This model simplifies the ongoing audit requirements for the company, since the source data used for the posting is the underlying cash movement (for the most part) and is a publicly unalterable record.

In addition, by using the same cryptographic techniques to sign the posting rule-set that was used and the posting data itself, it provides a robust chain of evidence to support the requirements of any external auditor.

Technical Specification

In order to post entries to the general ledger package, the system must first extract all the transactions from the blockchain that have not already been posted.

Use-Case Model

The following use case model demonstrates the steps involved in a generic blockchain-posting approach.


Key Use Cases

[100] Determine Accounting Configuration


As an Account Posting Agent I need to get the details about how to detect what it is that I must post, plus where I must post that to.

Primary Actor

Account Posting Agent

Main Success Scenario



The following diagram shows the data set that is built up by the various steps.


This highlights a number of key features about the configuration:

  • There is no requirement that every account must have a posting rule applied to it; equally, there is no requirement that multiple rules can’t point to the same account.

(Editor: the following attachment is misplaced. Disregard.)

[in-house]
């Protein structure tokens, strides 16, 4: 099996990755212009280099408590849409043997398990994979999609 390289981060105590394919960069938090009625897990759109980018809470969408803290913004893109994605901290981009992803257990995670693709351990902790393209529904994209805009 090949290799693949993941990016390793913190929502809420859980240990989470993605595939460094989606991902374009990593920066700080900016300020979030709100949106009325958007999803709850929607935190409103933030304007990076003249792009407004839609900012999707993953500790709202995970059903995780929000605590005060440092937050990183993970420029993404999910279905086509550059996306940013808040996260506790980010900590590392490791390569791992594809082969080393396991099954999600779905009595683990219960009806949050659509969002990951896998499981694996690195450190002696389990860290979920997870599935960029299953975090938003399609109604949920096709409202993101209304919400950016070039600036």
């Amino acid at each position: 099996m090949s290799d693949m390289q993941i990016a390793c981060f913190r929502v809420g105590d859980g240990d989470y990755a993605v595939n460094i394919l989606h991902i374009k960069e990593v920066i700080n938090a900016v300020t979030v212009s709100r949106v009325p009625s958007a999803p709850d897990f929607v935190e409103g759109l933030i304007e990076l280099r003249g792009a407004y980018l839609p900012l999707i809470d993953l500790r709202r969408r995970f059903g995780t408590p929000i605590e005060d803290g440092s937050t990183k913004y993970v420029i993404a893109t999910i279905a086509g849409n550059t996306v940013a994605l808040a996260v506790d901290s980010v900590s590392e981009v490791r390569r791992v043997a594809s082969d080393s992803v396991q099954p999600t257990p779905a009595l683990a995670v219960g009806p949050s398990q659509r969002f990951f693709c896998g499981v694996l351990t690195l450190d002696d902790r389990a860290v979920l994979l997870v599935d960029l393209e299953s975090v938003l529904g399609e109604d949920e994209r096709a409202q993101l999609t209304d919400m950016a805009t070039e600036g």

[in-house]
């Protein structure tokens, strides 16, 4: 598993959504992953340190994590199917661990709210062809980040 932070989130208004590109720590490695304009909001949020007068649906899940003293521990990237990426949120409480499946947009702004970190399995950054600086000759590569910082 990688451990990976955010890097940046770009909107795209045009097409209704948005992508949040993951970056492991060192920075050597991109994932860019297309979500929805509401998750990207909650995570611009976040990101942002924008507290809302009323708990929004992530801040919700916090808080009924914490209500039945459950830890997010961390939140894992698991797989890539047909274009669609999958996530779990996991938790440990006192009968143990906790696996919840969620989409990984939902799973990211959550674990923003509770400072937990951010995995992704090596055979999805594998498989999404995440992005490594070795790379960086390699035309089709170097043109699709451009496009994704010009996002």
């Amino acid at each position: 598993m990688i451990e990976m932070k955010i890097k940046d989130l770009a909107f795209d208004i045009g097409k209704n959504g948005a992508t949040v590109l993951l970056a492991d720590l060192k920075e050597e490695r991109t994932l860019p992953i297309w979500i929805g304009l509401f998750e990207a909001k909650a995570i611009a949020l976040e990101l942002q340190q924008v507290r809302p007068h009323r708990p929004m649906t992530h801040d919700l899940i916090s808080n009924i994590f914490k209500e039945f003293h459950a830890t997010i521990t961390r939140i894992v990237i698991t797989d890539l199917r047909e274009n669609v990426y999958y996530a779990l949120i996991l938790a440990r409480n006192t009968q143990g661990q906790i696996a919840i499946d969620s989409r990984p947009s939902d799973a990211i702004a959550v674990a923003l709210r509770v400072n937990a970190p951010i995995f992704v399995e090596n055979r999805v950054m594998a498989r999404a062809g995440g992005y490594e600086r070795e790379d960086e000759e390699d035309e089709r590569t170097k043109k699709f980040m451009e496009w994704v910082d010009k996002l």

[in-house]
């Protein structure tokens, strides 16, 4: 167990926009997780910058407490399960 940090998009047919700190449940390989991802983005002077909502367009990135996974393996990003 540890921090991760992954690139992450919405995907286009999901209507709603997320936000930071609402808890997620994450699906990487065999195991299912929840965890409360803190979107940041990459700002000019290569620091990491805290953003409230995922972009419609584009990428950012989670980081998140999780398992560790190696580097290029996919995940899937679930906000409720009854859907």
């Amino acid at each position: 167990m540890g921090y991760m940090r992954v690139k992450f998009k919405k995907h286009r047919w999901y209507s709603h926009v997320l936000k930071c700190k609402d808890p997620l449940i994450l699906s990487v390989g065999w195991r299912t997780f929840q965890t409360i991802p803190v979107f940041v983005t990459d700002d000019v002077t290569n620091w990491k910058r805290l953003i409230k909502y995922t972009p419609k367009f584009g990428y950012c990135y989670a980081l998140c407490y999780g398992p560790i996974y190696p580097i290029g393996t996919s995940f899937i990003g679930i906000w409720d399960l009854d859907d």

• There is no requirement to ensure that all keys are covered by an allocation rule (although best practice would be to ensure that there was at least a single allocation rule for each root key to ensure that transactions were not dropped by accident).
  • It is possible to double-stack rules within the hierarchy (e.g. have an allocation rule defined at the child and at a parent). This is interpreted as posting at the child and not at the parent (to prevent double-posting), but allows ‘exception’ rules to be created without complicating the sub-key model.

[200] Extract Transactions from Blockchain


As an Account Posting Agent I wish to extract all the transactions that I am interested in and have not already posted.

Primary Actor

Account Posting Agent